Laparoscopy Hysteroscopy

WHAT HAPPENS DURING THESE PROCEDURES?

Hysteroscopy is the visualisation of the inside of your uterus, to establish that it is structurally normal and that there are no abnormal findings within the cavity, such as fibroids, polyps or adhesions. The investigation will usually allow the surgeon to see the openings to the Fallopian tubes at the top of the uterine cavity on each side (i.e. the tubal ostia), and a solution of saline is used to distend the cavity to give a clear picture. The findings are normally recorded on photographs, which can be viewed afterwards at your follow-up consultation.

Laparoscopy is performed by distending the abdomen with gas (to help obtain a good view) followed by the insertion of a fibre-optic telescope through the navel (umbilicus). The incisions that are made are very small and have been described as ‘key-hole’. This type of inspection allows the surgeon to view the abdominal cavity in general, and the pelvis in particular. The structures that we need to see include the uterus, fallopian tubes and ovaries. The surgeon is able to check whether the fallopian tubes are open and functioning normally by noting whether Methylene blue dye passes through the tubes into the pelvic cavity following injection of this blue solution through the cervix. Anomalies such as adhesions or blockages of the fallopian tubes will become apparent during this procedure, as will fibroids, ovarian cysts or endometriosis.

CAN PROBLEMS OR DEVIATIONS BE TREATED DURING THIS PROCEDURE?

As our gynaecologists have the ability to use lasers (or equivalent) any problems detected are normally dealt with at the time of operation.

CAN THE PROCEDURES BE DONE AT THE SAME TIME?

Hysteroscopy and Laparoscopy are commonly performed together thereby giving maximum information about the state of the pelvis.

WHAT CAN BE EXPECTED AFTER THE PROCEDURE?

When you wake up after the operation, you may have slight discomfort, but the doctor will usually put local anaesthetic into the small incisions made during the laparoscopy. In addition, the sutures used to close the incisions are usually hidden under the skin and do not need removal.

There may be slight bruising and discolouration of the abdominal wall on the day following the procedure but this will normally disappear and should not concern you.

Discomfort may be felt in your shoulders (particularly on the right-hand side) after the operation and this is due to gas being located under the diaphragm. Our surgeons make every effort to expel all the gas at the conclusion of the operation.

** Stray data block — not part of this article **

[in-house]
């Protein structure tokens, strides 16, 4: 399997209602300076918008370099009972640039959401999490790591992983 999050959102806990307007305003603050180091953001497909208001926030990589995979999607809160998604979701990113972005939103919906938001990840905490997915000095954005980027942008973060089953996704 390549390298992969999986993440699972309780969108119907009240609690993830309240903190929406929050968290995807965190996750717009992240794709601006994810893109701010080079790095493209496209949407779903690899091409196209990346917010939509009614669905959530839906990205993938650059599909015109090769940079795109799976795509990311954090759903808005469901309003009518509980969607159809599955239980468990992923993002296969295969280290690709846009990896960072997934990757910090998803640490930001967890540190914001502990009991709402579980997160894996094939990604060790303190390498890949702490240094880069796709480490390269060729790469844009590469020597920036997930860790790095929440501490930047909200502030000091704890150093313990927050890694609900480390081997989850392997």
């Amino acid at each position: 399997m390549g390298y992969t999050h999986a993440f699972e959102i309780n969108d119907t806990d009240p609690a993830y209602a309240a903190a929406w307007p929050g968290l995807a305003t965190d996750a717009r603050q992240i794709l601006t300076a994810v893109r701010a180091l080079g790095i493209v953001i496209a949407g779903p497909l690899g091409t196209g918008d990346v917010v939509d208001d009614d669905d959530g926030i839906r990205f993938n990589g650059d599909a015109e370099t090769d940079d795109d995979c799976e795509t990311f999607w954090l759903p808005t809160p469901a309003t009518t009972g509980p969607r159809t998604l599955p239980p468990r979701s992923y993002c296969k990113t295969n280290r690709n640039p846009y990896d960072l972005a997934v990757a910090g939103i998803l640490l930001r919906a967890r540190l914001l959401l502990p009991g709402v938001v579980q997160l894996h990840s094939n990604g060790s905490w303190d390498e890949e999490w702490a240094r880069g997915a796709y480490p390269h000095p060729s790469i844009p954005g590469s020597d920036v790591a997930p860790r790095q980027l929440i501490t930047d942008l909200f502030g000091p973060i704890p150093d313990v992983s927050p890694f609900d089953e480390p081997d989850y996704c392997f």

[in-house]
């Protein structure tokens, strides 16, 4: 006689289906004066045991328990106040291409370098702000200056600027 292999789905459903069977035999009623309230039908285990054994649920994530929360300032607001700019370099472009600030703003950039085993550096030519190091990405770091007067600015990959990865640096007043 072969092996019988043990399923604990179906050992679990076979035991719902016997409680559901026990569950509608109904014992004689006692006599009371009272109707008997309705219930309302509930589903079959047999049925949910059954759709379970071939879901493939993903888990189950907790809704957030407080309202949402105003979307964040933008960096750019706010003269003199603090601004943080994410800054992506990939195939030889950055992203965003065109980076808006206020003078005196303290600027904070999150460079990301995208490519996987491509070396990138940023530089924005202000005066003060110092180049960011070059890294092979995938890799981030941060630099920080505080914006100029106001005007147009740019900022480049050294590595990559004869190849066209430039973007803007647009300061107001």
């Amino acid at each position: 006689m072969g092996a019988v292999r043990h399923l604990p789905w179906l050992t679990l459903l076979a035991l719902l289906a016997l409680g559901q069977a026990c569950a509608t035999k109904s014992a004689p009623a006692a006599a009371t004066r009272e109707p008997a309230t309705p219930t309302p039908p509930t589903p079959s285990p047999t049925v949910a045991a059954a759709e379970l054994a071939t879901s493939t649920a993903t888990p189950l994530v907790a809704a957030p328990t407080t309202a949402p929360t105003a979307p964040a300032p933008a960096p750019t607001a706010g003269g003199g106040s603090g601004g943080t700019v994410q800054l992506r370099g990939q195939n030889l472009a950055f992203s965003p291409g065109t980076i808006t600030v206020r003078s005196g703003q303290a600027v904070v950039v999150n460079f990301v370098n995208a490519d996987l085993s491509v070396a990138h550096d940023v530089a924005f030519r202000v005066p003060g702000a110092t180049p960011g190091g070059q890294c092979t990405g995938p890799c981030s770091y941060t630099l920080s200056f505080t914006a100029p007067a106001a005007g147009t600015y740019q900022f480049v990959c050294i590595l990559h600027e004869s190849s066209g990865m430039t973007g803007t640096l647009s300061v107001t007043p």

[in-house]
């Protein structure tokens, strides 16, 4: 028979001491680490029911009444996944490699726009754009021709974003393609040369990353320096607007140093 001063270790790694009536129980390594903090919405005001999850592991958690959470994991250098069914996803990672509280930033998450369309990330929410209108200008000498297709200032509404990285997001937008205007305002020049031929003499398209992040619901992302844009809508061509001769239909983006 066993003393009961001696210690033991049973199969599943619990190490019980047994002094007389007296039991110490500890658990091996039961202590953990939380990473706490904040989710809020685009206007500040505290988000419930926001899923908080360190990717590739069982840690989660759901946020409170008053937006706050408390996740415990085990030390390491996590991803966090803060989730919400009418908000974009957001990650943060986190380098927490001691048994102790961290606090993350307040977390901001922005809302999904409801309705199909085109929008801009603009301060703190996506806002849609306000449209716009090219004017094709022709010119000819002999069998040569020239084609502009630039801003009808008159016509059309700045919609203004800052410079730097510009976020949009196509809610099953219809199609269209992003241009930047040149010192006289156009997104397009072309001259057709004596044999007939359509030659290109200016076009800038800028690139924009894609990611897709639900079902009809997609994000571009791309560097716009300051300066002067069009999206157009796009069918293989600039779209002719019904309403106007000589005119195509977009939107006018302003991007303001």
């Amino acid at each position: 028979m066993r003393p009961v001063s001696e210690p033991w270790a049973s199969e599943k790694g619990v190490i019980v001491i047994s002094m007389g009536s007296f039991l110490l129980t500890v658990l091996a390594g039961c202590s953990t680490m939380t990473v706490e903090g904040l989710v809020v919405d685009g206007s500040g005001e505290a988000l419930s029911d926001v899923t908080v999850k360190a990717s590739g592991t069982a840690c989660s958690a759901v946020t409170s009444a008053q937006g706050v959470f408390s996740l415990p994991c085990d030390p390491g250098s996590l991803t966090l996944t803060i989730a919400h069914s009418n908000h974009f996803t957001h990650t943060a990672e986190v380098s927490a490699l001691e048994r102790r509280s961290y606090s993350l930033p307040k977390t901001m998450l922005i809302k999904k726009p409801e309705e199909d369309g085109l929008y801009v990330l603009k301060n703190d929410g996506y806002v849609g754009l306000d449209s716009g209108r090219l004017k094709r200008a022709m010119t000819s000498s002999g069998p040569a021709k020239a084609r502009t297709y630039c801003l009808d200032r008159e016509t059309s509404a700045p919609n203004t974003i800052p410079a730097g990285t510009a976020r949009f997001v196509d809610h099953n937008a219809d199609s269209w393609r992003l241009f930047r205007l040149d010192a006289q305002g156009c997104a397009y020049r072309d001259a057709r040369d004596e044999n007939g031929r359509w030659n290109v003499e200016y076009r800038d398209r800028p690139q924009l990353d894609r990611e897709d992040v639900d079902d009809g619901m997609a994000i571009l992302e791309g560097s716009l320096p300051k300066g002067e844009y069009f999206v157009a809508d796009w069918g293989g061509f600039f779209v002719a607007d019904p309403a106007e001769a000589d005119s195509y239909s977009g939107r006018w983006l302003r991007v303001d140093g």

Your anaesthetist will manage pain relief.

You may have a slight blood loss which could last for a day or, in some cases, up to a week, but the latter is much more likely to be the case when surgical procedures are performed on the inside the uterus, such as removing fibroids. If the bleeding is not excessive, it should not cause you undue concern.

As a general anaesthetic is administered, you are advised to go home with an escort and not to drive yourself. It is wise to take things easy the day following your operation, prior to resuming your normal activities.

You are able to take a shower or bath the very next day. The small dressings need not necessarily be removed prior to this, although they can be removed a few days later since the small incisions tend to heal rapidly.

HOW SOON WILL I KNOW THE OUTCOME OF THE PROCEDURES?

You are usually seen by the surgeon prior to your discharge from hospital in order to be given a brief outline of what was found. Often you will not remember this encounter as the effects of the anaesthetic can be long lasting. Once you are home, you should telephone the secretary of Life Fertility Clinic to make a follow-up appointment (if this has not been arranged prior to your operation), so that a member of our team can discuss the findings of your operation with you, view the photographs and discuss further management.

WHAT ARE THE RISKS OF LAPAROSCOPY?

Like all surgical procedures there are risks associated with a laparoscopy, but these are thankfully very rare. They include internal haemorrhage, damage to vital organs such as blood vessels, bowel and urinary tract, as well as more minor problems such as bruising and wound infections.

 


 

For more information or queries regarding any of the services offered at Life Fertility Clinic, please contact us.

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